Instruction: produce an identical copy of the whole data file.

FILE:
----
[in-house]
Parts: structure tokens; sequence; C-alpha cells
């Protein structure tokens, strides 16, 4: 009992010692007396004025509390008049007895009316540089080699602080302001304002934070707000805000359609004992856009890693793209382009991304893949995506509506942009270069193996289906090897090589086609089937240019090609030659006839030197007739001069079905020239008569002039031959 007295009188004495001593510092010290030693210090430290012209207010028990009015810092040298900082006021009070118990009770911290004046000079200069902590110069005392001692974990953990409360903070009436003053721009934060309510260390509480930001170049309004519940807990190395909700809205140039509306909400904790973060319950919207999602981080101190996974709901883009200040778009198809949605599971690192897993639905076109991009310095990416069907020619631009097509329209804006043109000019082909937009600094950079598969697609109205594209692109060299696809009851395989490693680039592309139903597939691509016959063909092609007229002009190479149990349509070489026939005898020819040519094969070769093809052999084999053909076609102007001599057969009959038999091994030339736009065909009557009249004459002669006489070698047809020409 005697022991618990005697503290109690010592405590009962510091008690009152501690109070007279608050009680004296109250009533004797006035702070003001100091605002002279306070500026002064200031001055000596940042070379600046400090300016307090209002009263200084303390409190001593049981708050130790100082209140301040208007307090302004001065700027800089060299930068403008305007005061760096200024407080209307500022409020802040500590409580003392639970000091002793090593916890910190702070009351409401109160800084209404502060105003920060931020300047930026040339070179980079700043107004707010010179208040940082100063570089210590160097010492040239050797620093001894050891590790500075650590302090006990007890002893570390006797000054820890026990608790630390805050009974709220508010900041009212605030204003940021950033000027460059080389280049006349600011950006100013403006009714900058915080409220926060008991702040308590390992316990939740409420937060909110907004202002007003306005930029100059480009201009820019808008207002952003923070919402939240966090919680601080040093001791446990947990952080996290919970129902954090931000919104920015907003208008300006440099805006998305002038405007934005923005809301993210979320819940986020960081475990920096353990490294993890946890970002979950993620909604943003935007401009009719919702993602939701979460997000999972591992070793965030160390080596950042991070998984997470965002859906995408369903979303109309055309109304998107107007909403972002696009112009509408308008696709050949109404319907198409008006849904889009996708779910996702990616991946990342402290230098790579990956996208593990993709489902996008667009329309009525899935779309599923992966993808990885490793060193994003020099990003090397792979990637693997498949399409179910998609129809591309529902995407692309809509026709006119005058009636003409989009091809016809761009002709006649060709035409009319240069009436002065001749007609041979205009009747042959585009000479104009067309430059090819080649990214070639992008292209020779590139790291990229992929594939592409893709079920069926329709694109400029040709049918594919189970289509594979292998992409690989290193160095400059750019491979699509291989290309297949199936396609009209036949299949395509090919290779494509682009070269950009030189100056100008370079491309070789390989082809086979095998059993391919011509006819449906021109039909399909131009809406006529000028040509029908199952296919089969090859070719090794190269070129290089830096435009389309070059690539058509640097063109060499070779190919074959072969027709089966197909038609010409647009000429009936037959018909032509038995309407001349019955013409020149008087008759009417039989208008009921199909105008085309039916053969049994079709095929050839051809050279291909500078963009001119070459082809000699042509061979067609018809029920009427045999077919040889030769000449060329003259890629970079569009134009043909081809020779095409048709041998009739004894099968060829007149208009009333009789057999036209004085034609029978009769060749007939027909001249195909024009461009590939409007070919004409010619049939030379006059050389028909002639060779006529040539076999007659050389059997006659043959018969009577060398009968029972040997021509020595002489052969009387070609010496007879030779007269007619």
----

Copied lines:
[in-house]
Parts: structure tokens; sequence; C-alpha cells
């Protein structure tokens, strides 16, 4: 009992010692007396004025509390008049007895009316540089080699602080302001304002934070707000805000359609004992856009890693793209382009991304893949995506509506942009270069193996289906090897090589086609089937240019090609030659006839030197007739001069079905020239008569002039031959 007295009188004495001593510092010290030693210090430290012209207010028990009015810092040298900082006021009070118990009770911290004046000079200069902590110069005392001692974990953990409360903070009436003053721009934060309510260390509480930001170049309004519940807990190395909700809205140039509306909400904790973060319950919207999602981080101190996974709901883009200040778009198809949605599971690192897993639905076109991009310095990416069907020619631009097509329209804006043109000019082909937009600094950079598969697609109205594209692109060299696809009851395989490693680039592309139903597939691509016959063909092609007229002009190479149990349509070489026939005898020819040519094969070769093809052999084999053909076609102007001599057969009959038999091994030339736009065909009557009249004459002669006489070698047809020409 005697022991618990005697503290109690010592405590009962510091008690009152501690109070007279608050009680004296109250009533004797006035702070003001100091605002002279306070500026002064200031001055000596940042070379600046400090300016307090209002009263200084303390409190001593049981708050130790100082209140301040208007307090302004001065700027800089060299930068403008305007005061760096200024407080209307500022409020802040500590409580003392639970000091002793090593916890910190702070009351409401109160800084209404502060105003920060931020300047930026040339070179980079700043107004707010010179208040940082100063570089210590160097010492040239050797620093001894050891590790500075650590302090006990007890002893570390006797000054820890026990608790630390805050009974709220508010900041009212605030204003940021950033000027460059080389280049006349600011950006100013403006009714900058915080409220926060008991702040308590390992316990939740409420937060909110907004202002007003306005930029100059480009201009820019808008207002952003923070919402939240966090919680601080040093001791446990947990952080996290919970129902954090931000919104920015907003208008300006440099805006998305002038405007934005923005809301993210979320819940986020960081475990920096353990490294993890946890970002979950993620909604943003935007401009009719919702993602939701979460997000999972591992070793965030160390080596950042991070998984997470965002859906995408369903979303109309055309109304998107107007909403972002696009112009509408308008696709050949109404319907198409008006849904889009996708779910996702990616991946990342402290230098790579990956996208593990993709489902996008667009329309009525899935779309599923992966993808990885490793060193994003020099990003090397792979990637693997498949399409179910998609129809591309529902995407692309809509026709006119005058009636003409989009091809016809761009002709006649060709035409009319240069009436002065001749007609041979205009009747042959585009000479104009067309430059090819080649990214070639992008292209020779590139790291990229992929594939592409893709079920069926329709694109400029040709049918594919189970289509594979292998992409690989290193160095400059750019491979699509291989290309297949199936396609009209036949299949395509090919290779494509682009070269950009030189100056100008370079491309070789390989082809086979095998059993391919011509006819449906021109039909399909131009809406006529000028040509029908199952296919089969090859070719090794190269070129290089830096435009389309070059690539058509640097063109060499070779190919074959072969027709089966197909038609010409647009000429009936037959018909032509038995309407001349019955013409020149008087008759009417039989208008009921199909105008085309039916053969049994079709095929050839051809050279291909500078963009001119070459082809000699042509061979067609018809029920009427045999077919040889030769000449060329003259890629970079569009134009043909081809020779095409048709041998009739004894099968060829007149208009009333009789057999036209004085034609029978009769060749007939027909001249195909024009461009590939409007070919004409010619049939030379006059050389028909002639060779006529040539076999007659050389059997006659043959018969009577060398009968029972040997021509020595002489052969009387070609010496007879030779007269007619």